Janette Oke’s Stage Disaster

Guest blogger Ada Brownell shares this weeks devotional.

ada brownell

Janette Oke’s Stage Disaster

By Ada Brownell

Humble yourselves in the sight of the Lord, and he shall lift you up (James 4:10).
During Janette Oke’s early school years, her family traveled by team and sleigh to the annual Christmas program.

Janette’s teacher coached her in the recitation of the poem, “The Twins,” and she could hardly wait, expecting the crowd to enjoy it. Since the poem was written from the male point of view, Janette dressed as one and had practiced changing her voice in appropriate fashion. It would be fun to ham it up a little.

After the appropriate introductions and fanfare, Janette began reciting. Then to her horror her mind went blank. She scrambled and floundered and the poor teacher coached, but the performance was a major flop. Janette was glad to exit the stage.

After the applause faded, and people clustered around giving congratulations, the teacher asked, “What happened?”

There was no easy answer. The poem simply left Janette and never returned, although she mentally groped for it over the years. It stubbornly refused to be relearned.[1]

I wonder if Janette was so embarrassed by her performance she decided to avoid anything having to do with crowds.

In my youth I embarrassed myself in grand fashion, too. I was in sixth grade and won a contest with a story I wrote. As a result, I was honored to be chosen to present my speech at the high school in a speech contest. I was shocked to discover I would complete with seventh and eighth grade students.

I panicked, and when I stood up to say the memorized speech, I ran through it so fast no one could understand a thing I said. Mama who had been so proud, sat on the front row and as I spoke melted down lower and lower in her seat. I slowed down enough so they could understand the joke at the end, but I was thankful to get it over with and get out of there.

A few years later, I sang a duet in church with my sister. We were so nervous we started laughing in the middle of our very serious song. We finally giggled the last note and I shot out of the church building toward home. We only lived a couple of blocks away. I sobbed all the way as I ran. Inside, I went to my room, threw myself over the bedspread and sobbed some more. I vowed to never sing in front of people again.

Truth is, I spent my life singing in church–solos, in trios and occasionally a choir.

Like Janette Oke, whose words in her novels eventually blessed millions despite her failure to recite a poem, I discovered God uses people who mess up occasionally. I learned embarrassing myself reminds me I’m imperfect and humbles me. That keeps me on my knees asking for His help.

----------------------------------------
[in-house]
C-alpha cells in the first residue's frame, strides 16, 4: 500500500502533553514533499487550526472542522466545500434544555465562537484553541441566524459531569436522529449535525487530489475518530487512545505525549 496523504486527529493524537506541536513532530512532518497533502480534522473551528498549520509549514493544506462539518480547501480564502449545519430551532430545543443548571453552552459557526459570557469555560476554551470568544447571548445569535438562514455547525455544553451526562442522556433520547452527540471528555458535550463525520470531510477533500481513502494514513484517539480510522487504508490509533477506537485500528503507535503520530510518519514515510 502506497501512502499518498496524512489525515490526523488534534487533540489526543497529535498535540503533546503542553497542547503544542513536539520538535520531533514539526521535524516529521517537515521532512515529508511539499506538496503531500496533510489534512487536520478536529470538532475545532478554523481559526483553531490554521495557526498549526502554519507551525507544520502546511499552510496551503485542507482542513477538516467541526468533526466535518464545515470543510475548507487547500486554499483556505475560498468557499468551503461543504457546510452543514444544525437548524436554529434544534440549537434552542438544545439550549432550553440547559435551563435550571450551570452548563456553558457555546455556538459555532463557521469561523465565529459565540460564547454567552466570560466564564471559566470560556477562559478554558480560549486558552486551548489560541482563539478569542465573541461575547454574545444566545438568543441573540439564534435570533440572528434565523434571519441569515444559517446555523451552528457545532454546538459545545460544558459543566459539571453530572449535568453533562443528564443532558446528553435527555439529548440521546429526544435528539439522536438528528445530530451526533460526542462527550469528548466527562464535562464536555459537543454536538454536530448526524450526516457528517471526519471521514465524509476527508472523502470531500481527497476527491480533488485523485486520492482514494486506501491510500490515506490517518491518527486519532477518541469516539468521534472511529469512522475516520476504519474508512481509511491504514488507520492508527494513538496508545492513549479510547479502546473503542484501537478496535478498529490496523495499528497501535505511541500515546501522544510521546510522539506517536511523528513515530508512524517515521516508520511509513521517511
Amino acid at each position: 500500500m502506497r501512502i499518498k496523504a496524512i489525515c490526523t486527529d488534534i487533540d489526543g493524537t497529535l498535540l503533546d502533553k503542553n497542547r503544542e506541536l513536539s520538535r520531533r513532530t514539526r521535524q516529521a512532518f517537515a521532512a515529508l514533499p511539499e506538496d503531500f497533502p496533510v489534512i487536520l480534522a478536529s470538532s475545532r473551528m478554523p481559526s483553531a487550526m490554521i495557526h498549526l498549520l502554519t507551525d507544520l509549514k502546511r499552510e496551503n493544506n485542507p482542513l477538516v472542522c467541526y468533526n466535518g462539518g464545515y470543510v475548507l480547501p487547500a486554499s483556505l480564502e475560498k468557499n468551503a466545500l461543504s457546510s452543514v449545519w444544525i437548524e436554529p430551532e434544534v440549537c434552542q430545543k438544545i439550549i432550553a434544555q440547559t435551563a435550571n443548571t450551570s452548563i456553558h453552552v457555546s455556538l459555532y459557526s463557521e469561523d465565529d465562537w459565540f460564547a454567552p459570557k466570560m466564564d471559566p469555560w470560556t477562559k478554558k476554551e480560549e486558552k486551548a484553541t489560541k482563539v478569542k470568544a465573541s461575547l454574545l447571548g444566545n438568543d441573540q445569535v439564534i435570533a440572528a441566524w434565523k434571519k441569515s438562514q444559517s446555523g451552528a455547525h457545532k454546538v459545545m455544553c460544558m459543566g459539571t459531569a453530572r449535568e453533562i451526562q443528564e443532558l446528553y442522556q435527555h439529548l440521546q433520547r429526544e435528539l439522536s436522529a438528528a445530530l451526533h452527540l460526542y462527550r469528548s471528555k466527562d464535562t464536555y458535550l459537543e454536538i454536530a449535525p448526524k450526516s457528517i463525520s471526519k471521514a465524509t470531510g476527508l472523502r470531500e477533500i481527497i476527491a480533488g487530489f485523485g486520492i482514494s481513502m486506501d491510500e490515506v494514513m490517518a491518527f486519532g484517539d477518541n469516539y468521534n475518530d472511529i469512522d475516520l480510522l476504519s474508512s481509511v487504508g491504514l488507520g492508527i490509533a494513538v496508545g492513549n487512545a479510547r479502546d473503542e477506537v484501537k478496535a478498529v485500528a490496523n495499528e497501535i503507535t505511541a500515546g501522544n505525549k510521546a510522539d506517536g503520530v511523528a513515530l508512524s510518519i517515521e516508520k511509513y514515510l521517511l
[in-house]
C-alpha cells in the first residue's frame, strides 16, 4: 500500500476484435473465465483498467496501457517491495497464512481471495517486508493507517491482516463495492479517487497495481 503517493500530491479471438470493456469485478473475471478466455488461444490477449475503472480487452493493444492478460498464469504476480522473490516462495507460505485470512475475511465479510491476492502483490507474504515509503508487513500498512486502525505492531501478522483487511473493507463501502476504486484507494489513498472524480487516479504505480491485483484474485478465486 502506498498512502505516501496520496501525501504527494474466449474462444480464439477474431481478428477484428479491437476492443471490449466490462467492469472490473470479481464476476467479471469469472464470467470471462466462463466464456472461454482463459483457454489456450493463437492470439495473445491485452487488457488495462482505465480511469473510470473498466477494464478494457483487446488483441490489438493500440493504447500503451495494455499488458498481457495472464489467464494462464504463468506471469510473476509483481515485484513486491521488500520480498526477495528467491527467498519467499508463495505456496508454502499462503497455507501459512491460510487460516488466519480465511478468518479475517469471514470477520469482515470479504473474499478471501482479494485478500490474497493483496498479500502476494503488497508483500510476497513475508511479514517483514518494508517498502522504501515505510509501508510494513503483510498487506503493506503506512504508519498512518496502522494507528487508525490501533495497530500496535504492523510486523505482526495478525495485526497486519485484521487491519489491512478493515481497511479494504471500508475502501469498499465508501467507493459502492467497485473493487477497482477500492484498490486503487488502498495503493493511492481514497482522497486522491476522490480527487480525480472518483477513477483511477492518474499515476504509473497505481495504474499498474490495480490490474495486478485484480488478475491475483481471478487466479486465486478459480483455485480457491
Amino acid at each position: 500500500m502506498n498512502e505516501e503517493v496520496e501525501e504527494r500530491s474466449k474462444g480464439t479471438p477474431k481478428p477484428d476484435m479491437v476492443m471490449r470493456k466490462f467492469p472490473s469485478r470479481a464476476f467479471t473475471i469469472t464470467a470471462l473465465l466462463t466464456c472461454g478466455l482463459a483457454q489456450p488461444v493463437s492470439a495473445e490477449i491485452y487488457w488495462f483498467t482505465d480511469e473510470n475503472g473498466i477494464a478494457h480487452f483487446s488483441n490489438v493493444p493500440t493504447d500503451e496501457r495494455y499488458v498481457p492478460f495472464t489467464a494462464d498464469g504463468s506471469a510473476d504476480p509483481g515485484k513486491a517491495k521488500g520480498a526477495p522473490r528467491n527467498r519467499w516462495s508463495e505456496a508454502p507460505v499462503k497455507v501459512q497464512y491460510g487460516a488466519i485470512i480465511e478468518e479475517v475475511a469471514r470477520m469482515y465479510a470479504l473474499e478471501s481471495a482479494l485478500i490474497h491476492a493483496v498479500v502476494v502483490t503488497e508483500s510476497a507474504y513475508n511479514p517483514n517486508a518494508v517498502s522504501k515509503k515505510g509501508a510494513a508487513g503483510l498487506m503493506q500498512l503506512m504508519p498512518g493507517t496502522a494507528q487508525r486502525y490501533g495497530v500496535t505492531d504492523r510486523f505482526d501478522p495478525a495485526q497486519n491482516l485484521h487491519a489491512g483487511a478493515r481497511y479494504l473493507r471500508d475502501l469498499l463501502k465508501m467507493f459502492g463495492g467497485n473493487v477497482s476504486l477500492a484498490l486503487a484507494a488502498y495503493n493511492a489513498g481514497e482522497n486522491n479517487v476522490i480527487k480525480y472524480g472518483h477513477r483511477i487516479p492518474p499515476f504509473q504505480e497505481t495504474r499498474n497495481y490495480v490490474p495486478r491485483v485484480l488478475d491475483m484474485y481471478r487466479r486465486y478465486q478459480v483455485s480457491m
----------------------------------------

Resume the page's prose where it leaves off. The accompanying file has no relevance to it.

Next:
As a writer I need God to impart wisdom, knowledge, faith and touch me with the Gift of Prophecy every day so that I can write words that will encourage, bless and lead people to Christ.

After all, it’s about Jesus—not about me.

[1] Laurel Oke Logan, Janette Oke, A Heart for the Prairie, Bethany House 1993

Ada Brownell, a devoted Bible student, has written for Christian publications since age 15 and spent much of her life as a reporter for The Pueblo Chieftain in Colo. She also is a veteran youth Christian education teacher. After moving to Missouri in her retirement, she continues to write books, free lance for Sunday school papers, Christian magazines, write op-ed pieces for newspapers. and on blogs with stick-to-your-soul encouragement. She is critique group leader of Ozarks Chapter of American Christian Writers and a member of American Christian Fiction Writers.

Among her books: Imagine the Future You, a youth Bible study (November 2013). Joe the Dreamer: The Castle and the Catapult, (Jan. 15, 2013); Swallowed by Life: Mysteries of Death, Resurrection and the Eternal, (Dec. 6, 2011); and Confessions of a Pentecostal, out of print but released in 2012 for Kindle; All the books are available in paper or for Kindle.

Imagine the Future You audiobook is available at http://www.Audible.com Free book with new Audible membership.

THE LADY FUGITIVE COVER 2How does a respected elocutionist become a face on a wanted poster?
Jenny Louise Parks escapes from the coal bin and her abusive uncle offers a handsome reward for her return. Because he is a judge, he will find her.
Determination to remain free grips Jenny, especially after she meets William and there’s a hint of romance. But while peddling household goods and showing a Passion of the Christ moving picture, he discovers his father’s brutal murder.
Will Jenny avoid the bounty hunters? Can she forgive the person who turns her in? Will she find peace, joy and love? http://www.amazon.com/dp/B00LYDWAIW

Facebook: https://www.facebook.com/#!/AdaBrownellWritingMinistries     Twitter: @adellerella   Blog: http://inkfromanearthenvessel.blogspot.com Stick to Your Soul Encouragement     Amazon Ada Brownell author page: http://www.amazon.com/-/e/B001KJ2C06BarnesandNoble.com   http://ow.ly/rFSW3     Google https://plus.google.com/u/0/+AdaBrownell/posts     Goodreads https://www.goodreads.com/author/show/1654534.Ada_Brownell

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One thought on “Janette Oke’s Stage Disaster

  1. P. T. Bradley

    When I was ll or 12 I sang with a trio in church. There was only one problem…I can’t now and couldn’t then carry a tune. It was sad. I’ve never sung in public again and keep my voice a little softer than everyone else around me in church. But in my heart, I am very loud. Great post.

    Reply

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